It’s time for another Where In The Universe Challenge! This WITU was submitted by UT reader David Schumaker. Name where in the Universe this image was taken and give yourself extra points if you can name the telescope or spacecraft responsible for the image. Post your guesses in the comments section, and check back on later at this same post to find the answer. To make this challenge fun for everyone, please don’t include links or extensive explanations with your answer. Good luck!
UPDATE: The answer has now been posted below.
This is a closeup of a volcano named Ra Patera on Jupiter’s moon Io, taken by one of the Voyager spacecraft in 1979. Voyager 1 made a spectacular and unexpected discovery that Io, the innermost Galilean moon of Jupiter, was covered with volcanoes and some of them were erupting! Voyager 1 observed nine volcanic eruptions during its encounter with the moon, and four months later, when Voyager 2 flew past, it was able to confirm that at least six of them were still erupting.
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See more about this image on APOD. Many thanks to David Schumaker for suggesting this image for WITU! Submit any ideas you have for future WITUs to Nancy.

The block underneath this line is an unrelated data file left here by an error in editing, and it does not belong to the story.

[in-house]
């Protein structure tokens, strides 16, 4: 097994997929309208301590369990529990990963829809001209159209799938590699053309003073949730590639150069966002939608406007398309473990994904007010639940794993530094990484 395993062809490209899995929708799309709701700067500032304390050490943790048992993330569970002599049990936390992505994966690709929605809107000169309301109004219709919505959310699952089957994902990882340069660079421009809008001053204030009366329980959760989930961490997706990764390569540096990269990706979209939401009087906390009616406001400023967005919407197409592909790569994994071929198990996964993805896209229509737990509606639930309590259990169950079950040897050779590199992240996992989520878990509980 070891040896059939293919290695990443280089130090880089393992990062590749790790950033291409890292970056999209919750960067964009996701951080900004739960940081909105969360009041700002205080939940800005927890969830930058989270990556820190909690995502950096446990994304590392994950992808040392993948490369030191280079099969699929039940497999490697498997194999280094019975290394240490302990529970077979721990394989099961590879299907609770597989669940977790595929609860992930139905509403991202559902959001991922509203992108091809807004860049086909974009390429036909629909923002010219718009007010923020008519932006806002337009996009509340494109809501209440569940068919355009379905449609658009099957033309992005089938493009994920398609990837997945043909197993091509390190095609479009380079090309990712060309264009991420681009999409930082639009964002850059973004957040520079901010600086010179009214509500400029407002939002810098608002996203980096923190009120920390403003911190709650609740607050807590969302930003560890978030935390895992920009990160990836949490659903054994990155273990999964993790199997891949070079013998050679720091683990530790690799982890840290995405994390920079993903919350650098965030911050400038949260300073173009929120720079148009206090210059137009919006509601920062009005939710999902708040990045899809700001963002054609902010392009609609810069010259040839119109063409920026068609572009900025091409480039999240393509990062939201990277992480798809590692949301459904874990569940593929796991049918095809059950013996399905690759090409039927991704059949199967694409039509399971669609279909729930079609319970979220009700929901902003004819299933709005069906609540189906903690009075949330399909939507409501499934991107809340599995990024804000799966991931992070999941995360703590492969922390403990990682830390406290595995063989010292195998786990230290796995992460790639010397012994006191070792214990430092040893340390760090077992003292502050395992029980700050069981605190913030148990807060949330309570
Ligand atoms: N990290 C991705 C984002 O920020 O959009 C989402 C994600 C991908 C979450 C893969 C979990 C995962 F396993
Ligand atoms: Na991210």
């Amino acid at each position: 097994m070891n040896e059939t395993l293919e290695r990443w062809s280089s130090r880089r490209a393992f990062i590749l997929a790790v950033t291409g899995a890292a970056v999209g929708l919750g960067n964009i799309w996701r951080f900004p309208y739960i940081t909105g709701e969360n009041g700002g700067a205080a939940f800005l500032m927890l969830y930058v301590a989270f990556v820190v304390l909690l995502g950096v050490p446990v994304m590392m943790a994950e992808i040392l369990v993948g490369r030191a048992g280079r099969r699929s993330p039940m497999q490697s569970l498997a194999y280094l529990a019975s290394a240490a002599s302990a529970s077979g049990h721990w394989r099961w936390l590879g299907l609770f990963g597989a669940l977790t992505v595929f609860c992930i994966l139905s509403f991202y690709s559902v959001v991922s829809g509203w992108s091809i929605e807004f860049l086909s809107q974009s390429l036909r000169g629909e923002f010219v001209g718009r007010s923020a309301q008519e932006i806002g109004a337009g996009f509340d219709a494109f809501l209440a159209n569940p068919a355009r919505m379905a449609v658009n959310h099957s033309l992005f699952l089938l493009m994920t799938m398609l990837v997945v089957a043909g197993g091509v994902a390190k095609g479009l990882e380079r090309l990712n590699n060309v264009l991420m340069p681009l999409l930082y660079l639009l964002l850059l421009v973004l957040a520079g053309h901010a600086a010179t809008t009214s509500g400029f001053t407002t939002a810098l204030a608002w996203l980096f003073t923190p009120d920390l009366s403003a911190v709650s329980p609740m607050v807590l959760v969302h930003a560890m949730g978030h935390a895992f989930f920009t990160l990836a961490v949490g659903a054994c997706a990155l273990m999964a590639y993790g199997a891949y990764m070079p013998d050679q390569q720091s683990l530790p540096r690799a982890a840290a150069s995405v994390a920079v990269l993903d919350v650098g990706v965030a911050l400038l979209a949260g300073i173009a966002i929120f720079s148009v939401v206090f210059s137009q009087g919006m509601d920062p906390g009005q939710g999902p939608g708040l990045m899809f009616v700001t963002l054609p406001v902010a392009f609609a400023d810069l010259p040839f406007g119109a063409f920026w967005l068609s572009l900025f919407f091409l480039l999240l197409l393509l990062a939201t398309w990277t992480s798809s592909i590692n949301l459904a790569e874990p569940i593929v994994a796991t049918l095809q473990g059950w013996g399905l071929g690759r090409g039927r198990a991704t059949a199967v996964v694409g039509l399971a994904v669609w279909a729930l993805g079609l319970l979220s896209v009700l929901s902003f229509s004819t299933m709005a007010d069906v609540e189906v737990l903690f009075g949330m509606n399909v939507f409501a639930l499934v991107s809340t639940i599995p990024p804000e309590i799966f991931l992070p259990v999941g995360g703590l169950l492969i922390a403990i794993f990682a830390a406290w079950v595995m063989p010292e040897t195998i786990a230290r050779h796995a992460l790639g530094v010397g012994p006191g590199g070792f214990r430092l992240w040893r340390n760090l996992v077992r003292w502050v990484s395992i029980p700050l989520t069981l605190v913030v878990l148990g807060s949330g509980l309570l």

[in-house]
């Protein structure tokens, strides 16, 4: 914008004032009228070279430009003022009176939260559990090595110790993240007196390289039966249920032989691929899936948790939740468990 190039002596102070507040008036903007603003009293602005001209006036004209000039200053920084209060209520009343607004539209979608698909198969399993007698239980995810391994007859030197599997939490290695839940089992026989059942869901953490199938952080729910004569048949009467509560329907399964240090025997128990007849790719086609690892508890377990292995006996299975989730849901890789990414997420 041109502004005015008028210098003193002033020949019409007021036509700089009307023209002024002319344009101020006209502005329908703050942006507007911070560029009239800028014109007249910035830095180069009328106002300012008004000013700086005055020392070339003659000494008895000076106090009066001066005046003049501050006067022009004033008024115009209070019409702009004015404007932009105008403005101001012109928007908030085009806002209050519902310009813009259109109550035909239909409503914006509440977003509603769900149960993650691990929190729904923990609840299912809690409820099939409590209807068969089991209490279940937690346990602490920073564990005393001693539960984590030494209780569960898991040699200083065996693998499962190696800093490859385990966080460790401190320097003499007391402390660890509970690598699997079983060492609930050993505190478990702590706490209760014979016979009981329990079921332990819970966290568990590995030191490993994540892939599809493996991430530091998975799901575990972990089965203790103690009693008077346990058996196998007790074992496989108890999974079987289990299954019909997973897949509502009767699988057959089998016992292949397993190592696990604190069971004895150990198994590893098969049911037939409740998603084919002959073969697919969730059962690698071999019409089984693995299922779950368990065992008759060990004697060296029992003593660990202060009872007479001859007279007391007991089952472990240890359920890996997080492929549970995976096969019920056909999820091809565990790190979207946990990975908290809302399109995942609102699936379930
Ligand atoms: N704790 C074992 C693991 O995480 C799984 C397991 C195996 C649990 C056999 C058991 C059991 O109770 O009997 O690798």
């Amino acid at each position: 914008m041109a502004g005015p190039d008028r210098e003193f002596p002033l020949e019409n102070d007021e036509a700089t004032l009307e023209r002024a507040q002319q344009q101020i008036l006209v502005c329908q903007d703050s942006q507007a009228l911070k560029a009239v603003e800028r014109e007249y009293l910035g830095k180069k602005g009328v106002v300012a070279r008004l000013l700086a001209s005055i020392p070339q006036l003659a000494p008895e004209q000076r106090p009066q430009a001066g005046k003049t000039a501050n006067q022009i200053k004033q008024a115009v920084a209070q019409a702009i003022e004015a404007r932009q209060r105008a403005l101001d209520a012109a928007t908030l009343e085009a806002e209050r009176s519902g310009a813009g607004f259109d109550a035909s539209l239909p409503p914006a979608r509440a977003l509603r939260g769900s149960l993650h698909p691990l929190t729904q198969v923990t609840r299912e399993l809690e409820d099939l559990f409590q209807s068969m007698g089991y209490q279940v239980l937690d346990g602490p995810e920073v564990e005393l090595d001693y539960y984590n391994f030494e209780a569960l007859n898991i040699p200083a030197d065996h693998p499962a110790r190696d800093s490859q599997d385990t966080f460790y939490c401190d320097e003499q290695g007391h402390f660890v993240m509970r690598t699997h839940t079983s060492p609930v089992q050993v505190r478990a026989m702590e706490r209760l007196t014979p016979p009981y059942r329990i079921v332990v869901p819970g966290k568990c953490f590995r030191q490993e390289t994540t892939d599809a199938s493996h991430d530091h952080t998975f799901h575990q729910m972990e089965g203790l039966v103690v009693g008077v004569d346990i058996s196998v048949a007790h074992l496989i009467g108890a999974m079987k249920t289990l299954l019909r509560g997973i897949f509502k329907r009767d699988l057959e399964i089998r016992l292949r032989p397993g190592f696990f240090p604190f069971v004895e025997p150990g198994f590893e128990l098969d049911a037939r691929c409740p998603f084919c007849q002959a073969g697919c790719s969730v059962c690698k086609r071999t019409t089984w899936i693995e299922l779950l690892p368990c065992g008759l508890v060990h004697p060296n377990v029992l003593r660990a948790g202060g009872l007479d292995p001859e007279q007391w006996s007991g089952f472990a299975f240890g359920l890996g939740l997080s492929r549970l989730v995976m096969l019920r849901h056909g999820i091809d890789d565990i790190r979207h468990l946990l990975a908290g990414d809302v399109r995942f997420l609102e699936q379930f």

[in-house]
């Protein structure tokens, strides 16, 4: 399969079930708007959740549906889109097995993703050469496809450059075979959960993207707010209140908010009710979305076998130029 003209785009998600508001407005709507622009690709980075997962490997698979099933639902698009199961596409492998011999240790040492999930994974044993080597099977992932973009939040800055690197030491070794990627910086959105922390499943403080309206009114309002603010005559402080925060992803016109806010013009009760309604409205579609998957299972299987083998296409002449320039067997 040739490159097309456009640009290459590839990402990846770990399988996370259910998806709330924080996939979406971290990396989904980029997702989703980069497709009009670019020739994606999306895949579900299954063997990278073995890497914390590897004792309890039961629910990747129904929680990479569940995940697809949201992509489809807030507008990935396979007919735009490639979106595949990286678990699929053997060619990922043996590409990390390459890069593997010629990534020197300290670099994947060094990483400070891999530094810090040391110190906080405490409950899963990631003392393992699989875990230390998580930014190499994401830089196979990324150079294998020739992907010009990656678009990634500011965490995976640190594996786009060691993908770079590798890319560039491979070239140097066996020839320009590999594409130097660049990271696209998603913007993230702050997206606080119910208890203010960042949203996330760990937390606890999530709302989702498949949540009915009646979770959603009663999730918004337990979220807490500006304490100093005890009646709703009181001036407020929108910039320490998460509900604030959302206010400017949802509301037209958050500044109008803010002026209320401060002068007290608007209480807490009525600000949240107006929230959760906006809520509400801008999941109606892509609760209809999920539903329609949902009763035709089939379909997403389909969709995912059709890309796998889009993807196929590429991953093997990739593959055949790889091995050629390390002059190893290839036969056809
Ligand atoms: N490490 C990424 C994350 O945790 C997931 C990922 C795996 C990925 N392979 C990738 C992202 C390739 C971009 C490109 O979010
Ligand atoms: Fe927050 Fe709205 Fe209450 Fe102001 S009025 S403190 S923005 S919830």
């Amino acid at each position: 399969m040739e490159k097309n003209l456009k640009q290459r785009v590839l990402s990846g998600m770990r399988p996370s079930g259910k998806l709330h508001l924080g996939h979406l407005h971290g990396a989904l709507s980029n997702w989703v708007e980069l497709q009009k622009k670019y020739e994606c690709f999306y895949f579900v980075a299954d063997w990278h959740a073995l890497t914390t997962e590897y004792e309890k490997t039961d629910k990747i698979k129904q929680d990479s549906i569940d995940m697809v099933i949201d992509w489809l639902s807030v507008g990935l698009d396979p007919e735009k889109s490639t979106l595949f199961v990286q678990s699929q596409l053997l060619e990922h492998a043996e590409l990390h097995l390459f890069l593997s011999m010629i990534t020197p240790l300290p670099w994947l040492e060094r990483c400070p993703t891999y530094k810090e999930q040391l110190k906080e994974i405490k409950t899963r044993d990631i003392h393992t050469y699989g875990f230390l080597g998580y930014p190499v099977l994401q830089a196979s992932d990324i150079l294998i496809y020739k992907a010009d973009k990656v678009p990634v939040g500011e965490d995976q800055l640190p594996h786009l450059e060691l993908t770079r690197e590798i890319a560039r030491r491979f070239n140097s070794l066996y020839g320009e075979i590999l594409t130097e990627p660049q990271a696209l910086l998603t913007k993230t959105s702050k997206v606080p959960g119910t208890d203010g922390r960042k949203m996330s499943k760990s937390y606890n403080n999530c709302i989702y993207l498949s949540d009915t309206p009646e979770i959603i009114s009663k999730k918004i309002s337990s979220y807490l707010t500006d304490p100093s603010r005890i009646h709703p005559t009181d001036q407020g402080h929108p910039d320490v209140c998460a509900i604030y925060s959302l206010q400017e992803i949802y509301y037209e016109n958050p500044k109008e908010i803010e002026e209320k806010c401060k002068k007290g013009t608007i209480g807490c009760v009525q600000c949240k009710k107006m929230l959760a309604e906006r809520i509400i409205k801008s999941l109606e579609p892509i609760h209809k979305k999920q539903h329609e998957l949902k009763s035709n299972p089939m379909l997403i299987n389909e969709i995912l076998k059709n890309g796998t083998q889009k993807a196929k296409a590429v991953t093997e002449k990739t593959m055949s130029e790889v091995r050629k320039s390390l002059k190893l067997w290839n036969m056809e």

12 Replies to “Where In The Universe Challenge #154”
Looks like Io, picture taken maybe by Galileo spacecraft not the man.
Io, image taken by Voyager (not Galileo).
“Ra Patera” Volcano from IO. taken from Voyager 1.
This is Ra Patera, a volcano of Io one of Jupiter’s moon. It was taken by Voyager..
It’s the Ra Petara shield volcano on Io, and the image was taken by Voyager 1 in 1979.
Yes, it is the Ra Patera volcano in Io, the innermost moon of Jupiter. This picture was taken by Voyage 1 in March 1979
Dude, can’t you read? – “please don’t include links or extensive explanations with your answer”!
As others have already noted, it’s the volcano Ra on Io. (Patera is just Latin for saucer, and it’s a class of low volcanoes found on many solar system bodies.) Image taken by the
Galileo spacecraft in 2001, OK, Voyager 1 in 1979.
Darnit! Rwinrich beat me to it. I think it’s Io as well. It has the typical coloration, and Io has no shortage of volcanic activity either. This would, as agreed, be taken from the Galileo spacecraft, no telescope.
Alejandro is correct!
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